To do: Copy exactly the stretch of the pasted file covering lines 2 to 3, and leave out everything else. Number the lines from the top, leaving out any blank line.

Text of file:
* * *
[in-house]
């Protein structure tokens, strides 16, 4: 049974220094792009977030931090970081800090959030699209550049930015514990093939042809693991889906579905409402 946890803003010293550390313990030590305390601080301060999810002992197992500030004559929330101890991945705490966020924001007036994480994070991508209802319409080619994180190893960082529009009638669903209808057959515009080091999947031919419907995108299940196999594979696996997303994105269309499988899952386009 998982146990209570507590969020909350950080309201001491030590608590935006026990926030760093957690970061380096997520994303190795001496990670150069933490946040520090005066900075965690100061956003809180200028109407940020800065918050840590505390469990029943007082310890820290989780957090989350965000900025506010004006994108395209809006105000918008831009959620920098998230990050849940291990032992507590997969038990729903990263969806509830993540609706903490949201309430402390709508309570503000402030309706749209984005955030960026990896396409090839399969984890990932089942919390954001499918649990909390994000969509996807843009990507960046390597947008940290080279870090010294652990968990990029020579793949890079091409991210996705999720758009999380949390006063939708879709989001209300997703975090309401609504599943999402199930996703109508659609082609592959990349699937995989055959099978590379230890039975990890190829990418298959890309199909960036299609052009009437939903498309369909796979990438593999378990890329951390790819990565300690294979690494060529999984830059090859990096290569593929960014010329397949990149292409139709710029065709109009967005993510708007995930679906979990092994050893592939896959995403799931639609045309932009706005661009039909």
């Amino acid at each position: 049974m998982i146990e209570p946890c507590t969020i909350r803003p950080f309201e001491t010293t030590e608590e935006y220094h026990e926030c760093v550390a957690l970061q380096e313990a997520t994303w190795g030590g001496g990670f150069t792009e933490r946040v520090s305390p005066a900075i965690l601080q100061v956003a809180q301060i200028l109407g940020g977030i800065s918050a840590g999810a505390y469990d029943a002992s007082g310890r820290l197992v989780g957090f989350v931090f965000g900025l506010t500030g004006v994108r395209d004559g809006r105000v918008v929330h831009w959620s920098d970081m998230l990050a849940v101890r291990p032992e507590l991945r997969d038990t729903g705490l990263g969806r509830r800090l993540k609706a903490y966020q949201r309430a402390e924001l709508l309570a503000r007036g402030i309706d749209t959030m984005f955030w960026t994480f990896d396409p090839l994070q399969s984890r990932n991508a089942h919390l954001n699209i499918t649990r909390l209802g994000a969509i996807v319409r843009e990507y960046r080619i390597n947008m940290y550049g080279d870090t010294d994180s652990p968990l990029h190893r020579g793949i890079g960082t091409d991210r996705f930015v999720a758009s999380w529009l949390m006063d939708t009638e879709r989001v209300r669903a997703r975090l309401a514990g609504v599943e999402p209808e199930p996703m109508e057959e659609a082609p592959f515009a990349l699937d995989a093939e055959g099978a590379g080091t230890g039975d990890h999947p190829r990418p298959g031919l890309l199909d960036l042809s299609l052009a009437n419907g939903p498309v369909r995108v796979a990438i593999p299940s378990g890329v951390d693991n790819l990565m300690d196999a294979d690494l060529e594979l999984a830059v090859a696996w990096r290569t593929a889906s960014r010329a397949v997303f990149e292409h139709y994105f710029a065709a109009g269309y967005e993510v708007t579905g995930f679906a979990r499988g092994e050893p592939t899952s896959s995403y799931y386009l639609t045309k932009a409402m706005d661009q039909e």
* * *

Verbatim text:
């Protein structure tokens, strides 16, 4: 049974220094792009977030931090970081800090959030699209550049930015514990093939042809693991889906579905409402 946890803003010293550390313990030590305390601080301060999810002992197992500030004559929330101890991945705490966020924001007036994480994070991508209802319409080619994180190893960082529009009638669903209808057959515009080091999947031919419907995108299940196999594979696996997303994105269309499988899952386009 998982146990209570507590969020909350950080309201001491030590608590935006026990926030760093957690970061380096997520994303190795001496990670150069933490946040520090005066900075965690100061956003809180200028109407940020800065918050840590505390469990029943007082310890820290989780957090989350965000900025506010004006994108395209809006105000918008831009959620920098998230990050849940291990032992507590997969038990729903990263969806509830993540609706903490949201309430402390709508309570503000402030309706749209984005955030960026990896396409090839399969984890990932089942919390954001499918649990909390994000969509996807843009990507960046390597947008940290080279870090010294652990968990990029020579793949890079091409991210996705999720758009999380949390006063939708879709989001209300997703975090309401609504599943999402199930996703109508659609082609592959990349699937995989055959099978590379230890039975990890190829990418298959890309199909960036299609052009009437939903498309369909796979990438593999378990890329951390790819990565300690294979690494060529999984830059090859990096290569593929960014010329397949990149292409139709710029065709109009967005993510708007995930679906979990092994050893592939896959995403799931639609045309932009706005661009039909």
């Amino acid at each position: 049974m998982i146990e209570p946890c507590t969020i909350r803003p950080f309201e001491t010293t030590e608590e935006y220094h026990e926030c760093v550390a957690l970061q380096e313990a997520t994303w190795g030590g001496g990670f150069t792009e933490r946040v520090s305390p005066a900075i965690l601080q100061v956003a809180q301060i200028l109407g940020g977030i800065s918050a840590g999810a505390y469990d029943a002992s007082g310890r820290l197992v989780g957090f989350v931090f965000g900025l506010t500030g004006v994108r395209d004559g809006r105000v918008v929330h831009w959620s920098d970081m998230l990050a849940v101890r291990p032992e507590l991945r997969d038990t729903g705490l990263g969806r509830r800090l993540k609706a903490y966020q949201r309430a402390e924001l709508l309570a503000r007036g402030i309706d749209t959030m984005f955030w960026t994480f990896d396409p090839l994070q399969s984890r990932n991508a089942h919390l954001n699209i499918t649990r909390l209802g994000a969509i996807v319409r843009e990507y960046r080619i390597n947008m940290y550049g080279d870090t010294d994180s652990p968990l990029h190893r020579g793949i890079g960082t091409d991210r996705f930015v999720a758009s999380w529009l949390m006063d939708t009638e879709r989001v209300r669903a997703r975090l309401a514990g609504v599943e999402p209808e199930p996703m109508e057959e659609a082609p592959f515009a990349l699937d995989a093939e055959g099978a590379g080091t230890g039975d990890h999947p190829r990418p298959g031919l890309l199909d960036l042809s299609l052009a009437n419907g939903p498309v369909r995108v796979a990438i593999p299940s378990g890329v951390d693991n790819l990565m300690d196999a294979d690494l060529e594979l999984a830059v090859a696996w990096r290569t593929a889906s960014r010329a397949v997303f990149e292409h139709y994105f710029a065709a109009g269309y967005e993510v708007t579905g995930f679906a979990r499988g092994e050893p592939t899952s896959s995403y799931y386009l639609t045309k932009a409402m706005d661009q039909e």